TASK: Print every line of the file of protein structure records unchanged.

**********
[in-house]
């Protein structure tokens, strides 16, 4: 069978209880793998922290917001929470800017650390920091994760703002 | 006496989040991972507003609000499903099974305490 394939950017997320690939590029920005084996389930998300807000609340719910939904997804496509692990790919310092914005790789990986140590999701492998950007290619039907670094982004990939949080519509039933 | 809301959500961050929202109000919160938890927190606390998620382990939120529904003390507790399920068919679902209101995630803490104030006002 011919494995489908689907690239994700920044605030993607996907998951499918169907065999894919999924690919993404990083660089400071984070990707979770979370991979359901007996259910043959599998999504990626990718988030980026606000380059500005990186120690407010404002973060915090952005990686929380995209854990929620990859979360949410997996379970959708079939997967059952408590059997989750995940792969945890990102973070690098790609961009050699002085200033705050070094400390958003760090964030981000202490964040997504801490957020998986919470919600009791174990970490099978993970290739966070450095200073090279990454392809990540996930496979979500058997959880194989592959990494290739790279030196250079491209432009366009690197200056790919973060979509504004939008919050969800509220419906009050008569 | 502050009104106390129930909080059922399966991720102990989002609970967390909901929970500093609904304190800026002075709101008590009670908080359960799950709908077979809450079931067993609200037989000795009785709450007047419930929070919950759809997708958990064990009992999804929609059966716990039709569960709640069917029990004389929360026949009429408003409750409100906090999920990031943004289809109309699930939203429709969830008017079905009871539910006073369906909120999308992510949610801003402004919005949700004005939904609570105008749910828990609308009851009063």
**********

[in-house]
């Protein structure tokens, strides 16, 4: 069978209880793998922290917001929470800017650390920091994760703002 | 006496989040991972507003609000499903099974305490 394939950017997320690939590029920005084996389930998300807000609340719910939904997804496509692990790919310092914005790789990986140590999701492998950007290619039907670094982004990939949080519509039933 | 809301959500961050929202109000919160938890927190606390998620382990939120529904003390507790399920068919679902209101995630803490104030006002 011919494995489908689907690239994700920044605030993607996907998951499918169907065999894919999924690919993404990083660089400071984070990707979770979370991979359901007996259910043959599998999504990626990718988030980026606000380059500005990186120690407010404002973060915090952005990686929380995209854990929620990859979360949410997996379970959708079939997967059952408590059997989750995940792969945890990102973070690098790609961009050699002085200033705050070094400390958003760090964030981000202490964040997504801490957020998986919470919600009791174990970490099978993970290739966070450095200073090279990454392809990540996930496979979500058997959880194989592959990494290739790279030196250079491209432009366009690197200056790919973060979509504004939008919050969800509220419906009050008569 | 502050009104106390129930909080059922399966991720102990989002609970967390909901929970500093609904304190800026002075709101008590009670908080359960799950709908077979809450079931067993609200037989000795009785709450007047419930929070919950759809997708958990064990009992999804929609059966716990039709569960709640069917029990004389929360026949009429408003409750409100906090999920990031943004289809109309699930939203429709969830008017079905009871539910006073369906909120999308992510949610801003402004919005949700004005939904609570105008749910828990609308009851009063």